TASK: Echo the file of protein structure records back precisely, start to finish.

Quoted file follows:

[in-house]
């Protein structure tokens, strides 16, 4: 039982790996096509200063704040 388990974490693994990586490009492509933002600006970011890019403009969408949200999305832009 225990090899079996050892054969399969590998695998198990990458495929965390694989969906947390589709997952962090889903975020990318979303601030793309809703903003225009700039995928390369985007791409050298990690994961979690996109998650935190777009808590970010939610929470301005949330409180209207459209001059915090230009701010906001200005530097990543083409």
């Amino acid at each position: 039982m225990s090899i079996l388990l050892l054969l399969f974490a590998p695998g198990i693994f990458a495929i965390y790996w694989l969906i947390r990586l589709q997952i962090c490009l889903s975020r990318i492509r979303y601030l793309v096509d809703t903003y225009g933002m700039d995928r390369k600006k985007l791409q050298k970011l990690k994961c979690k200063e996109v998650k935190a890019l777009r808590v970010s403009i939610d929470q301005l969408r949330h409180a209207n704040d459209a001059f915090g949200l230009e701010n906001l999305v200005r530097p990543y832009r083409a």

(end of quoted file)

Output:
[in-house]
């Protein structure tokens, strides 16, 4: 039982790996096509200063704040 388990974490693994990586490009492509933002600006970011890019403009969408949200999305832009 225990090899079996050892054969399969590998695998198990990458495929965390694989969906947390589709997952962090889903975020990318979303601030793309809703903003225009700039995928390369985007791409050298990690994961979690996109998650935190777009808590970010939610929470301005949330409180209207459209001059915090230009701010906001200005530097990543083409």
């Amino acid at each position: 039982m225990s090899i079996l388990l050892l054969l399969f974490a590998p695998g198990i693994f990458a495929i965390y790996w694989l969906i947390r990586l589709q997952i962090c490009l889903s975020r990318i492509r979303y601030l793309v096509d809703t903003y225009g933002m700039d995928r390369k600006k985007l791409q050298k970011l990690k994961c979690k200063e996109v998650k935190a890019l777009r808590v970010s403009i939610d929470q301005l969408r949330h409180a209207n704040d459209a001059f915090g949200l230009e701010n906001l999305v200005r530097p990543y832009r083409a």